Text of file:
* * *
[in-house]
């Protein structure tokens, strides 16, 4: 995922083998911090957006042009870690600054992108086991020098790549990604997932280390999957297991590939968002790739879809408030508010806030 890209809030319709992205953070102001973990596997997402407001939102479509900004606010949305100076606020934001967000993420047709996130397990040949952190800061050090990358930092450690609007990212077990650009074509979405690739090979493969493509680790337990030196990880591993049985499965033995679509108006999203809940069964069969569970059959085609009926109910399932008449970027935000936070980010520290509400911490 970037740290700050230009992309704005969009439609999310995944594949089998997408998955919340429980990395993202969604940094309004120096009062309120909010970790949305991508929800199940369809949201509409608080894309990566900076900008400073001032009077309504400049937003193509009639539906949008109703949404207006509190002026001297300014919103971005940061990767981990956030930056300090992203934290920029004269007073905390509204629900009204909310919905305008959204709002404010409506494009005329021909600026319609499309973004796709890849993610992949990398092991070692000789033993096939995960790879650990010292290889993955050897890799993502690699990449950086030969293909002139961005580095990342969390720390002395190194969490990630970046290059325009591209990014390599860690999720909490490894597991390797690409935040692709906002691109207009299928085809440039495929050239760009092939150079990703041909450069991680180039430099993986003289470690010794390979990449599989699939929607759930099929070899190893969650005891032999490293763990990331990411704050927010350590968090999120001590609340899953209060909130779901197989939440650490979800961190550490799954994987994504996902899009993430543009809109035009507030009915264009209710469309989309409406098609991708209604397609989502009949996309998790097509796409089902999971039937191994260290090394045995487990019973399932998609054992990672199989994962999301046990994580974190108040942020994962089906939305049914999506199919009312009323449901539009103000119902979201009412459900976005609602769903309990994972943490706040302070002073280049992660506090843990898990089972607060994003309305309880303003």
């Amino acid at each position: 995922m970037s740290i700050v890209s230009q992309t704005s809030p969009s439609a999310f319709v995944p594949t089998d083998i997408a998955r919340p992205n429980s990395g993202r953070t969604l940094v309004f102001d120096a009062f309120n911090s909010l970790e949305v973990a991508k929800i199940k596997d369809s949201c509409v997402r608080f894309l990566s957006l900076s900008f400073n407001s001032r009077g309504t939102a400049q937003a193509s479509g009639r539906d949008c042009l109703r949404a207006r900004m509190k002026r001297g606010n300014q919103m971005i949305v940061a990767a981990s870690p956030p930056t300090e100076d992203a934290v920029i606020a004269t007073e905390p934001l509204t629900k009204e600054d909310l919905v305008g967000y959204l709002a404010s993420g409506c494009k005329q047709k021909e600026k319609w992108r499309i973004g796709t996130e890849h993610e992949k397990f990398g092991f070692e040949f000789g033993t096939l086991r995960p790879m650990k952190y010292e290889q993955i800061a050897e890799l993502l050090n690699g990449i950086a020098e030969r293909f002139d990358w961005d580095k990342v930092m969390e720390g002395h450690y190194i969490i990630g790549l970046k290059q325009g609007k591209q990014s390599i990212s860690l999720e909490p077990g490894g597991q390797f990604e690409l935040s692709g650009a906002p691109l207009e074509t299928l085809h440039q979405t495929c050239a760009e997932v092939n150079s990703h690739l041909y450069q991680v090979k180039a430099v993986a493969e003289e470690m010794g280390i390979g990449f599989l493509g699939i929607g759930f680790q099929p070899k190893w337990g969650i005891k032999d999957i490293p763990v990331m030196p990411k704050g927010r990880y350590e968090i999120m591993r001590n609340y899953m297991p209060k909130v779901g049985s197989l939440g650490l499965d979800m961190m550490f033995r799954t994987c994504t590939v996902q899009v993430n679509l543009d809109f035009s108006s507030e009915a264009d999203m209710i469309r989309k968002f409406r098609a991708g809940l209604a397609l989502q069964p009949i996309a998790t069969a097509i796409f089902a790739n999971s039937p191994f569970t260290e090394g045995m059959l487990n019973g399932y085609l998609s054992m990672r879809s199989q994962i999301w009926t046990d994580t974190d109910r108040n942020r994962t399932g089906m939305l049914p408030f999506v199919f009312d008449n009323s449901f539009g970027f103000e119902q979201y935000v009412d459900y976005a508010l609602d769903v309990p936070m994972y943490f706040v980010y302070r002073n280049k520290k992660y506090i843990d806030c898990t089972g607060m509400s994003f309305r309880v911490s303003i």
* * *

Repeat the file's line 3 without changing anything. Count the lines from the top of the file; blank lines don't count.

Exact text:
């Amino acid at each position: 995922m970037s740290i700050v890209s230009q992309t704005s809030p969009s439609a999310f319709v995944p594949t089998d083998i997408a998955r919340p992205n429980s990395g993202r953070t969604l940094v309004f102001d120096a009062f309120n911090s909010l970790e949305v973990a991508k929800i199940k596997d369809s949201c509409v997402r608080f894309l990566s957006l900076s900008f400073n407001s001032r009077g309504t939102a400049q937003a193509s479509g009639r539906d949008c042009l109703r949404a207006r900004m509190k002026r001297g606010n300014q919103m971005i949305v940061a990767a981990s870690p956030p930056t300090e100076d992203a934290v920029i606020a004269t007073e905390p934001l509204t629900k009204e600054d909310l919905v305008g967000y959204l709002a404010s993420g409506c494009k005329q047709k021909e600026k319609w992108r499309i973004g796709t996130e890849h993610e992949k397990f990398g092991f070692e040949f000789g033993t096939l086991r995960p790879m650990k952190y010292e290889q993955i800061a050897e890799l993502l050090n690699g990449i950086a020098e030969r293909f002139d990358w961005d580095k990342v930092m969390e720390g002395h450690y190194i969490i990630g790549l970046k290059q325009g609007k591209q990014s390599i990212s860690l999720e909490p077990g490894g597991q390797f990604e690409l935040s692709g650009a906002p691109l207009e074509t299928l085809h440039q979405t495929c050239a760009e997932v092939n150079s990703h690739l041909y450069q991680v090979k180039a430099v993986a493969e003289e470690m010794g280390i390979g990449f599989l493509g699939i929607g759930f680790q099929p070899k190893w337990g969650i005891k032999d999957i490293p763990v990331m030196p990411k704050g927010r990880y350590e968090i999120m591993r001590n609340y899953m297991p209060k909130v779901g049985s197989l939440g650490l499965d979800m961190m550490f033995r799954t994987c994504t590939v996902q899009v993430n679509l543009d809109f035009s108006s507030e009915a264009d999203m209710i469309r989309k968002f409406r098609a991708g809940l209604a397609l989502q069964p009949i996309a998790t069969a097509i796409f089902a790739n999971s039937p191994f569970t260290e090394g045995m059959l487990n019973g399932y085609l998609s054992m990672r879809s199989q994962i999301w009926t046990d994580t974190d109910r108040n942020r994962t399932g089906m939305l049914p408030f999506v199919f009312d008449n009323s449901f539009g970027f103000e119902q979201y935000v009412d459900y976005a508010l609602d769903v309990p936070m994972y943490f706040v980010y302070r002073n280049k520290k992660y506090i843990d806030c898990t089972g607060m509400s994003f309305r309880v911490s303003i």